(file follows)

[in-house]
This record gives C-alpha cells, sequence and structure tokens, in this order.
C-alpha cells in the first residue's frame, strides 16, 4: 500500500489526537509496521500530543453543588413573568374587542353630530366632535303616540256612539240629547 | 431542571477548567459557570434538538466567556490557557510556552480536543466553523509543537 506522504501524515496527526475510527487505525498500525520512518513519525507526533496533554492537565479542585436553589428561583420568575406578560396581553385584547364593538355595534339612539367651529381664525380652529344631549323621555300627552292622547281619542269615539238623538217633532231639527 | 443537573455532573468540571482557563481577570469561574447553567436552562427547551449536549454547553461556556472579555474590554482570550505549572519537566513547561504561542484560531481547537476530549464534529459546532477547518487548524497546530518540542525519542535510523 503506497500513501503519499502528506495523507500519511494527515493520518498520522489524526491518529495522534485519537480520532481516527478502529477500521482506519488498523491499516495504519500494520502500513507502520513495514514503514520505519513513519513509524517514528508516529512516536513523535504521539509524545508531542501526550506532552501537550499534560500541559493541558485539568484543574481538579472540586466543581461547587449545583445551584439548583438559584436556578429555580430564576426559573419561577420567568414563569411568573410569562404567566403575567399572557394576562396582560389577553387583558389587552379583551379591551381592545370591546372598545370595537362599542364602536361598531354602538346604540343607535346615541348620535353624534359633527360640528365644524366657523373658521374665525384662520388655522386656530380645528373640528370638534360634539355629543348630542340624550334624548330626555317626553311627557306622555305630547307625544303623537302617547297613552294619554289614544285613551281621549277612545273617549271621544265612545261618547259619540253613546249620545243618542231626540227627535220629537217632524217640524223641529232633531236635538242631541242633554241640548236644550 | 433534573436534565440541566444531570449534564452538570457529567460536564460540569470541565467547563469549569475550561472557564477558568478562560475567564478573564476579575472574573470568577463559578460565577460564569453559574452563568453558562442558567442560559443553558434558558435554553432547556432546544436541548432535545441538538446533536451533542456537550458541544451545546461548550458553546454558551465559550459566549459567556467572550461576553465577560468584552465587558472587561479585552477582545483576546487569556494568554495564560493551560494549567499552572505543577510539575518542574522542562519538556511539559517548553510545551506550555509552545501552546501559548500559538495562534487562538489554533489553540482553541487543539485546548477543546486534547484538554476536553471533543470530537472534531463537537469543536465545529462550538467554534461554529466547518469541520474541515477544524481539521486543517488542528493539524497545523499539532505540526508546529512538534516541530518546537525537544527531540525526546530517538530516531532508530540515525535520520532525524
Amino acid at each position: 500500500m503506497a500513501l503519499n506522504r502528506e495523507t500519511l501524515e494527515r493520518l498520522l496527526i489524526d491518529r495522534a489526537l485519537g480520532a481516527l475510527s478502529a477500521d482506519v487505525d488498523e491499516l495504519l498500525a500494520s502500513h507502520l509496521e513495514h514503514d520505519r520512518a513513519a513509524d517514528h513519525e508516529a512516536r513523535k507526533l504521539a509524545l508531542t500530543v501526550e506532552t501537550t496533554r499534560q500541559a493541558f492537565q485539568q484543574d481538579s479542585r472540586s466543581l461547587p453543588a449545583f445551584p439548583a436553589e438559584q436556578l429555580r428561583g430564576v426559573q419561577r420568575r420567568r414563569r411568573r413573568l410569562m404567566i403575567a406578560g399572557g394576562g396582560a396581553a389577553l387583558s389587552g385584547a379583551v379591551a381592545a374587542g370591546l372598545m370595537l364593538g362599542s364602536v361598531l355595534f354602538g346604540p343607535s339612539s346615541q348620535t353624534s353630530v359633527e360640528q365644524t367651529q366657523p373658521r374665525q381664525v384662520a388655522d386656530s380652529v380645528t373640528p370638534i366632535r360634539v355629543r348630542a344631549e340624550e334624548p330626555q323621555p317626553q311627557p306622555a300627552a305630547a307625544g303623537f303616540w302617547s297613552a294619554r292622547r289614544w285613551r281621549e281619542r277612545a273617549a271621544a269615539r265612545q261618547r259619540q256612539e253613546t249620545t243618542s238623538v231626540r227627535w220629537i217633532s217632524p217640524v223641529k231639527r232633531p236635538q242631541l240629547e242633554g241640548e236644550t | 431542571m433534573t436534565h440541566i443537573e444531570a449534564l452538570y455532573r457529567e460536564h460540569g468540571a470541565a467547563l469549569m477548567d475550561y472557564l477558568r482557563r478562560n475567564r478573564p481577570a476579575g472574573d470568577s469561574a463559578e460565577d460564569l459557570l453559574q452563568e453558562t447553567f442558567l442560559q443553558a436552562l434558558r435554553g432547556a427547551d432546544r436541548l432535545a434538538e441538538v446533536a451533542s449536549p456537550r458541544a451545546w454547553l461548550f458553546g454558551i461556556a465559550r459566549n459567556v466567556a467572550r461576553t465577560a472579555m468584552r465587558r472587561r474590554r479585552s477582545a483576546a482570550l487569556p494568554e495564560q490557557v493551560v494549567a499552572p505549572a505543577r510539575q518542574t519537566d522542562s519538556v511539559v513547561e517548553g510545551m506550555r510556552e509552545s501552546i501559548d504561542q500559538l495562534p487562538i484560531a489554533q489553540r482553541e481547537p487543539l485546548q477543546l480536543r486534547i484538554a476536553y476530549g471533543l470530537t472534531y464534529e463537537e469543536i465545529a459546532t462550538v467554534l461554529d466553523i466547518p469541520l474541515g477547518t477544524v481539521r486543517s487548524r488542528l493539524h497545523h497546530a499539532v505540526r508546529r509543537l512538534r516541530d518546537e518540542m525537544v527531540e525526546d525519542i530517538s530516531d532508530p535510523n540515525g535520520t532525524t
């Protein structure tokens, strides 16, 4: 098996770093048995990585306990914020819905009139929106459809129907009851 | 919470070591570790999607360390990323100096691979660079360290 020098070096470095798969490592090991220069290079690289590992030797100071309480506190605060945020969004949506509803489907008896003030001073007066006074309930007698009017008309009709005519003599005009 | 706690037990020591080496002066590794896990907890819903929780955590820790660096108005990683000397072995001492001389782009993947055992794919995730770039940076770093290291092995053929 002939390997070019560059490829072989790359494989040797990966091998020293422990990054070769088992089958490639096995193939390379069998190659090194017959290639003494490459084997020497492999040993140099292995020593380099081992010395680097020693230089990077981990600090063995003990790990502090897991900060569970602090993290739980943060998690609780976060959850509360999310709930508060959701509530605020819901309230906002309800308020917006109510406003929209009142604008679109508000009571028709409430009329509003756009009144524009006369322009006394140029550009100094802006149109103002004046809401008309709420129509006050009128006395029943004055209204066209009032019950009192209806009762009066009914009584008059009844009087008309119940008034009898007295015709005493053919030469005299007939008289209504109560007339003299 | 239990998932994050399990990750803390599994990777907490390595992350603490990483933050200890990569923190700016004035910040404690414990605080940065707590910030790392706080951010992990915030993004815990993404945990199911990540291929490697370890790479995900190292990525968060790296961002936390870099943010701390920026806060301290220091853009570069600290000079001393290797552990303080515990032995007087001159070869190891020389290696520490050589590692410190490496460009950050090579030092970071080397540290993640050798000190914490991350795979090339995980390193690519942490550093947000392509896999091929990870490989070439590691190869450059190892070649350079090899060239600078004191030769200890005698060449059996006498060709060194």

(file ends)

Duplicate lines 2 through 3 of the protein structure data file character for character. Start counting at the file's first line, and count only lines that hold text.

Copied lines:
This record gives C-alpha cells, sequence and structure tokens, in this order.
C-alpha cells in the first residue's frame, strides 16, 4: 500500500489526537509496521500530543453543588413573568374587542353630530366632535303616540256612539240629547 | 431542571477548567459557570434538538466567556490557557510556552480536543466553523509543537 506522504501524515496527526475510527487505525498500525520512518513519525507526533496533554492537565479542585436553589428561583420568575406578560396581553385584547364593538355595534339612539367651529381664525380652529344631549323621555300627552292622547281619542269615539238623538217633532231639527 | 443537573455532573468540571482557563481577570469561574447553567436552562427547551449536549454547553461556556472579555474590554482570550505549572519537566513547561504561542484560531481547537476530549464534529459546532477547518487548524497546530518540542525519542535510523 503506497500513501503519499502528506495523507500519511494527515493520518498520522489524526491518529495522534485519537480520532481516527478502529477500521482506519488498523491499516495504519500494520502500513507502520513495514514503514520505519513513519513509524517514528508516529512516536513523535504521539509524545508531542501526550506532552501537550499534560500541559493541558485539568484543574481538579472540586466543581461547587449545583445551584439548583438559584436556578429555580430564576426559573419561577420567568414563569411568573410569562404567566403575567399572557394576562396582560389577553387583558389587552379583551379591551381592545370591546372598545370595537362599542364602536361598531354602538346604540343607535346615541348620535353624534359633527360640528365644524366657523373658521374665525384662520388655522386656530380645528373640528370638534360634539355629543348630542340624550334624548330626555317626553311627557306622555305630547307625544303623537302617547297613552294619554289614544285613551281621549277612545273617549271621544265612545261618547259619540253613546249620545243618542231626540227627535220629537217632524217640524223641529232633531236635538242631541242633554241640548236644550 | 433534573436534565440541566444531570449534564452538570457529567460536564460540569470541565467547563469549569475550561472557564477558568478562560475567564478573564476579575472574573470568577463559578460565577460564569453559574452563568453558562442558567442560559443553558434558558435554553432547556432546544436541548432535545441538538446533536451533542456537550458541544451545546461548550458553546454558551465559550459566549459567556467572550461576553465577560468584552465587558472587561479585552477582545483576546487569556494568554495564560493551560494549567499552572505543577510539575518542574522542562519538556511539559517548553510545551506550555509552545501552546501559548500559538495562534487562538489554533489553540482553541487543539485546548477543546486534547484538554476536553471533543470530537472534531463537537469543536465545529462550538467554534461554529466547518469541520474541515477544524481539521486543517488542528493539524497545523499539532505540526508546529512538534516541530518546537525537544527531540525526546530517538530516531532508530540515525535520520532525524